Although about 95% of the insecurity situation in Nigeria today appear to originate from and predominantly operate in the northern parts of the country, the Fulani herdsmen seem to be more virulently evangelistic and conduct its mission across the country. Ranked as the fourth terrorist group in the world, this group rampages virtually the entire country producing misery in its trail. They are either kidnapping or robbing innocent persons or mindlessly shooting and killing farmers. In the Southeastern and southwestern parts of the country, for instance, these groups have sacked crop growers from their farms. In my town and other surrounding communities, there are ceaseless cries of woes and lamentations due to the brazen ignominies of this fearless group. In the Southeastern states of the country, unofficial estimates indicate that at least up to 80% of subsistence farming capacity have been lost to the activities of these daredevils. In general, production volumes for food items are down in affected northern parts of Nigeria by almost 80% and about 70% in the affected Southern parts of the country. Women and young men that hitherto depended on the farms for livelihood have no jobs to do anymore. As it is in the north, so is it in the east; the structural balance of progressive circular flows of production, consumption and employment are grievously distorted. Consistent with theory, the shorter the supply ceteris paribus, the higher the price.
The inevitable consequence of the sacking of young men from the farms is their migration to urban areas in droves in search of jobs and safety. When a flock of birds are disturbed by a hunter’s shot, they naturally disperse. Since most of the urban centres are relatively better policed and are safer except for some cases of kidnapping, most young persons flock there. Even families that hitherto depended on natural resource factors for survival and who has been sacked by these terrorists seem to find new havens in urban areas. Unfortunately, most urban centres have deficient levels of industrialization as well as unsuitable shelter and therefore have no jobs and homes to offer the swarming numbers of migrating youths and families. The absence of industrialization or well-thought-through employment schemes in various States – and most critically the urban areas – will undoubtedly trigger the second level of insecurity that will sweep across the country. It is a bomb waiting to detonate. At present, both Lagos State and to a limited extent the Rivers States is taking off the pressure from the rest of the States as a fraction of young men from across the country migrate to those cities.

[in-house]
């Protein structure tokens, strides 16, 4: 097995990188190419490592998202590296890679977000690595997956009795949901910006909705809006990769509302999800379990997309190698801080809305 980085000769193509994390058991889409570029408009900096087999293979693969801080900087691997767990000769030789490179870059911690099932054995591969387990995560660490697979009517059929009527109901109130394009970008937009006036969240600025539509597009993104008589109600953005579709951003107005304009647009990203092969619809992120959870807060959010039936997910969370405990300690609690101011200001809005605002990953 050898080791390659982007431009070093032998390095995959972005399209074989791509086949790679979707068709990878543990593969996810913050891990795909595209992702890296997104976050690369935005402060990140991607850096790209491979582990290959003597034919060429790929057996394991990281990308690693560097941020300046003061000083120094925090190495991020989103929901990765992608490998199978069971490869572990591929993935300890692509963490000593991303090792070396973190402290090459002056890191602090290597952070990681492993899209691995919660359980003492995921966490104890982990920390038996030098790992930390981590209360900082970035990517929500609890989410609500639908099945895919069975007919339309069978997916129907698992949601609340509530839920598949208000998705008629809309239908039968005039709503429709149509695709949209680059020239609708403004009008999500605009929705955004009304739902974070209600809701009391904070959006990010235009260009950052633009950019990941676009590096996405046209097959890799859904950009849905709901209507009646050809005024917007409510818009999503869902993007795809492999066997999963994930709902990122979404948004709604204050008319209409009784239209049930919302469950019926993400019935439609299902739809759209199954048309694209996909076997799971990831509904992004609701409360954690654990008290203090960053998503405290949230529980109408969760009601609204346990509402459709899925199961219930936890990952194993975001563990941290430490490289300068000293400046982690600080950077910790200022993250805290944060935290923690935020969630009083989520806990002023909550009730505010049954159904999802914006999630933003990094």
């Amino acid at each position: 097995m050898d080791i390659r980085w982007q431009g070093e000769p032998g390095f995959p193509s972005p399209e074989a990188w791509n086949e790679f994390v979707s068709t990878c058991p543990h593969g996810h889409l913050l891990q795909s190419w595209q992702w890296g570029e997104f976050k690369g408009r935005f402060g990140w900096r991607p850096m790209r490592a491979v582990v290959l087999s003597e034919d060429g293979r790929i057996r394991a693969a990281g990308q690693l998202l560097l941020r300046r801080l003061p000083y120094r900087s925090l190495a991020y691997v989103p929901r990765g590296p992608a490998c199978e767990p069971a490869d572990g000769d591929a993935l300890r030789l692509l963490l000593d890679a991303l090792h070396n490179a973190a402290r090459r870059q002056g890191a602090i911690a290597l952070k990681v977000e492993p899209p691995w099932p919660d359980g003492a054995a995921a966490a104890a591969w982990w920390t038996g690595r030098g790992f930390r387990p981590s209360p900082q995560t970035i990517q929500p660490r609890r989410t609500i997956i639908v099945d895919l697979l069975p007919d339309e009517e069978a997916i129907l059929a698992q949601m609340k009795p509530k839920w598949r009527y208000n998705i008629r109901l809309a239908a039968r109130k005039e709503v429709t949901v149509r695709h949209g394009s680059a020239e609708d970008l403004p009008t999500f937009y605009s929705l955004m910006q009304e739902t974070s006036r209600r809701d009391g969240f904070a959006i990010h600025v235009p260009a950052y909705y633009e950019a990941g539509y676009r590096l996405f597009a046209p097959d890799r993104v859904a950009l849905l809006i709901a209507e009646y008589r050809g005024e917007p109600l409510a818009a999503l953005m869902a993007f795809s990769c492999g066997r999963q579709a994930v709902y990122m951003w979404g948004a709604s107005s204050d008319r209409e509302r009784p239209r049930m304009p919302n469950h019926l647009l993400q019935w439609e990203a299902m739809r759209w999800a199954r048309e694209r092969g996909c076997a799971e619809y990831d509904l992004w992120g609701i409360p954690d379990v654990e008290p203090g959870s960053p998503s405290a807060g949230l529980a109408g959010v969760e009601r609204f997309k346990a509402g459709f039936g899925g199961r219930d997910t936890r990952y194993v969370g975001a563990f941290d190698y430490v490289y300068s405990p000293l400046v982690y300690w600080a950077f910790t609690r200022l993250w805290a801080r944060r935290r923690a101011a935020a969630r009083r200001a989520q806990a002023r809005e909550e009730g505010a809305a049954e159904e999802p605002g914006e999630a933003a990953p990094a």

There is also another dimension to the unfolding palaver. It is the migration of thousands of illiterate young northerners to the Southern parts of the country. Among these groups are those fleeing the mayhem in their respective communities. Many of them are fragments of these terrorist groups that are either running from justice or taking new positions for possible future incursions in the South. But overall, these migrating northern groups have been greeted by the absence of jobs and high costs of living. This is a cause for concern as it will no doubt aggravate the second level of insecurity that will sweep across Nigeria’s urban centres if nothing is urgently done today.
No sane person invests where there is no safety. Safety and protection of private property, as well as lives, are critical drivers of investment. These unquantifiable desiderata for entrepreneurial prosperity appear to be disappearing before our eyes. Investment is the powerhouse of growth, employment and income. It is the engine of prosperity. Threatened investment threatens current and future prosperity. Government loses, private people lose as well. It is not debatable that low IGR will inevitably greet these evil trends. Low IGR, most of the time, has accounted for the delayed salaries of many government workers as well as the implementation of State government’s many fiscal programmes. Delayed or no salary payments will naturally trigger discontents and low commitments to work which are also critical for productivity and employment.
On a final note, it is evident that the government’s response has been inadequate. A long-term rehabilitation plan for youths in northern Nigeria must be urgently prioritized to scale back this present and impending calamity. Such programs should include compulsory primary and secondary education as well as socio-psychological re-orientation for the young of ages fifteen and below. Coupled with this should be elaborate employment or internship programmes that can meaningfully redirect the energies of these young people. Again a credible biometric registration of all Nigerians is critical at this point. It will in no small measure help in managing and predicting crimes.
Professor Ike-Muonso is the Country Director of Baywood Foundation as well as the Chief Transformation Officer of GTI Capital Group